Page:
When a sub-component throws an error, the next two lifecycles are triggered, where errors can be handled, demoted UI s displayed, and errors reported to the server.

The core life cycle of the error boundary component is as follows

static getDerivedStateFromError()
componentDidCatch()

Here's a little demo

// index.js

import React from 'react';
import ErrorComponent from './ErrorComponent';

export default class Home extends React.Component {
    constructor(props) {
        super(props);
        this.state = {
            hasError: false,
        }
    }

    static getDerivedStateFromError() {
        console.log('getDerivedStateFromError');
        return { hasError: true };
    }
    componentDidCatch (error, info) {
        console.log('componentDidCatch');
        console.log({
            error,
            info,
        })
    }
    render() {
        if (this.state.hasError) {
            return <div>Something went wrong.</div>
        }
        return (
            <div>
                <h3>Error Boundary Testing</h3>
                <ErrorComponent />
            </div>
        )
    }
}

// ErrorComponent.js
import React from 'react';

export default class Home extends React.Component {
    state = {
        showError: false,
    }
    componentDidMount() {
    }
    click = () => {
        this.setState({
            showError: true,
        })
    }
    render() {
        if (this.state.showError) {
            throw new Error("Throw wrong");
        }
        return (
            <div onClick={this.click}>I am the component that generates errors</div>
        )
    }
}

We can get error information in componentDidCatch(error, info), error message, error stack, component stack info.componentStack, which can be displayed to users or reported to the server. We can return state in getDerived State FromError to render degraded components.

Fragments

Fragments solves the problem that a component cannot return multiple elements. Without Fragments, a component cannot return multiple elements. So we often use a div package. As a result, an extra dom node is added, and even illegal dom is generated, such as the following.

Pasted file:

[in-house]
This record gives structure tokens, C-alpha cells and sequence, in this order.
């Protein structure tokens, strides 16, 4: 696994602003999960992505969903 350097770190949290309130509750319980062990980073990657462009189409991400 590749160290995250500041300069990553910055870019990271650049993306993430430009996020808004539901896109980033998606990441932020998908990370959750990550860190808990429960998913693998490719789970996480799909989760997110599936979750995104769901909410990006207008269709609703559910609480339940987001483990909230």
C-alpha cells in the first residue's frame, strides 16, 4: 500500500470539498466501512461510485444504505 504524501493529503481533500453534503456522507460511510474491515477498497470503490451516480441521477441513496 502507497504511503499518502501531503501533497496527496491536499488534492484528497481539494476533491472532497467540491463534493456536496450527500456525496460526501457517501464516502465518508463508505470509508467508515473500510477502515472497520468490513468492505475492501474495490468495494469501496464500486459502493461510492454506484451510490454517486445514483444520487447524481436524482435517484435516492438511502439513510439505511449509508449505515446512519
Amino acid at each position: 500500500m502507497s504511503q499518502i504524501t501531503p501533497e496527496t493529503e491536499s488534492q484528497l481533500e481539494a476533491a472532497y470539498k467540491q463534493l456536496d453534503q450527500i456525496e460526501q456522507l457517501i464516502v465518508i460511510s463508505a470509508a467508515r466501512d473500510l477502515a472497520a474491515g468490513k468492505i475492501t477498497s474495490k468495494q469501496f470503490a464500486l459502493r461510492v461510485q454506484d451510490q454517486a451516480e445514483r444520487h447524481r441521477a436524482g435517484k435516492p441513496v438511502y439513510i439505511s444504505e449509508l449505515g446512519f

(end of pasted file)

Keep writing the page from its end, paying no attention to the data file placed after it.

// Module 1
function Columns() {
    return (
        <div>
            <td>First column</td>
            <td>The second column</td>
        </div>
    )
}
// Module 2
function Table() {
  return (
    <table>
      <tr>
        <Columns/>
      </tr>
    </table>
  )
}

Because it is impossible to return multiple elements, div is used to wrap two TDS in the Columns component and then in the Table component, resulting in the incorrect structure of td in the tr. Using the Fragments feature can easily solve this problem. As follows, just wrap with <React.Fragment> and you can also write as <something</>.

function Columns() {
    return (
        <React.Fragment>
            <td>First column</td>
            <td>The second column</td>
        </React.Fragment>
    )
}

Portals

Portal provides a solution for rendering child nodes to DOM nodes that exist outside the parent component. A typical use scenario for portal is when the parent component has an overflow: hidden or z-index style, but you need the child component to be able to visually "jump" out of its container. For example, dialog boxes, suspension cards and prompt boxes.

Here is a toast component demo, full version reference react-demo

// Toast.js
import React from 'react';
import ReactDOM from 'react-dom';
import './Toast.css';

export default class Toast extends React.Component {
  constructor(props) {
    super(props);
    this.el = document.querySelector('body');
  }

  render() {
    return ReactDOM.createPortal(
      (
          <div className="toast">
              <div className="toast-inner">
                {this.props.text}
              </div>
          </div>
      ),
      this.el,
    );
  }
}
// PortalTest.js
import React from 'react';
import Toast from './Toast';
export default class PortalTest extends React.Component {